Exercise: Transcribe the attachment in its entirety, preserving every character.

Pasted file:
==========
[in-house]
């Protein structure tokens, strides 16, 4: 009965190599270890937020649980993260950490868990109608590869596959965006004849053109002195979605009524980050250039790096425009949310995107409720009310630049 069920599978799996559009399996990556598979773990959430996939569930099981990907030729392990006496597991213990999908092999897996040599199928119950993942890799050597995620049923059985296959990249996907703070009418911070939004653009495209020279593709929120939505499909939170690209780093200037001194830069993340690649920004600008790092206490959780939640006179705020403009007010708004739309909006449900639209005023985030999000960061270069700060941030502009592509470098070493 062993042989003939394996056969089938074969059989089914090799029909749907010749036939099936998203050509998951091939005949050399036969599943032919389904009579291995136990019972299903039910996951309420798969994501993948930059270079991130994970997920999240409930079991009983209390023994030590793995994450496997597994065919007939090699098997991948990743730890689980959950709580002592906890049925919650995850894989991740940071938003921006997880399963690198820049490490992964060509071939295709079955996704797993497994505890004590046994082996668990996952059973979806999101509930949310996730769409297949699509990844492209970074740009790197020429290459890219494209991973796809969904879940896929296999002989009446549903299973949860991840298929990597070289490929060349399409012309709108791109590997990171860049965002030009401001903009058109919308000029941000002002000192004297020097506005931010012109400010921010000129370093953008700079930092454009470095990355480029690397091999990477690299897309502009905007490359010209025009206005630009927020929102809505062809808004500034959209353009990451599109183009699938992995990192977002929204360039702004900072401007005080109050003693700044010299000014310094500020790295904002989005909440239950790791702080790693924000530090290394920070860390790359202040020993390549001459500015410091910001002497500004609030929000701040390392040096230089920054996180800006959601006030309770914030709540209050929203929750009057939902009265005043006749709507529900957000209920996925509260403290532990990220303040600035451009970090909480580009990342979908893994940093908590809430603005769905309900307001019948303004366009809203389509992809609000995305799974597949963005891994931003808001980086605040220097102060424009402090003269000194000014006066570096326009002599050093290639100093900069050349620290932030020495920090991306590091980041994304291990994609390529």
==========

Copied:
[in-house]
């Protein structure tokens, strides 16, 4: 009965190599270890937020649980993260950490868990109608590869596959965006004849053109002195979605009524980050250039790096425009949310995107409720009310630049 069920599978799996559009399996990556598979773990959430996939569930099981990907030729392990006496597991213990999908092999897996040599199928119950993942890799050597995620049923059985296959990249996907703070009418911070939004653009495209020279593709929120939505499909939170690209780093200037001194830069993340690649920004600008790092206490959780939640006179705020403009007010708004739309909006449900639209005023985030999000960061270069700060941030502009592509470098070493 062993042989003939394996056969089938074969059989089914090799029909749907010749036939099936998203050509998951091939005949050399036969599943032919389904009579291995136990019972299903039910996951309420798969994501993948930059270079991130994970997920999240409930079991009983209390023994030590793995994450496997597994065919007939090699098997991948990743730890689980959950709580002592906890049925919650995850894989991740940071938003921006997880399963690198820049490490992964060509071939295709079955996704797993497994505890004590046994082996668990996952059973979806999101509930949310996730769409297949699509990844492209970074740009790197020429290459890219494209991973796809969904879940896929296999002989009446549903299973949860991840298929990597070289490929060349399409012309709108791109590997990171860049965002030009401001903009058109919308000029941000002002000192004297020097506005931010012109400010921010000129370093953008700079930092454009470095990355480029690397091999990477690299897309502009905007490359010209025009206005630009927020929102809505062809808004500034959209353009990451599109183009699938992995990192977002929204360039702004900072401007005080109050003693700044010299000014310094500020790295904002989005909440239950790791702080790693924000530090290394920070860390790359202040020993390549001459500015410091910001002497500004609030929000701040390392040096230089920054996180800006959601006030309770914030709540209050929203929750009057939902009265005043006749709507529900957000209920996925509260403290532990990220303040600035451009970090909480580009990342979908893994940093908590809430603005769905309900307001019948303004366009809203389509992809609000995305799974597949963005891994931003808001980086605040220097102060424009402090003269000194000014006066570096326009002599050093290639100093900069050349620290932030020495920090991306590091980041994304291990994609390529």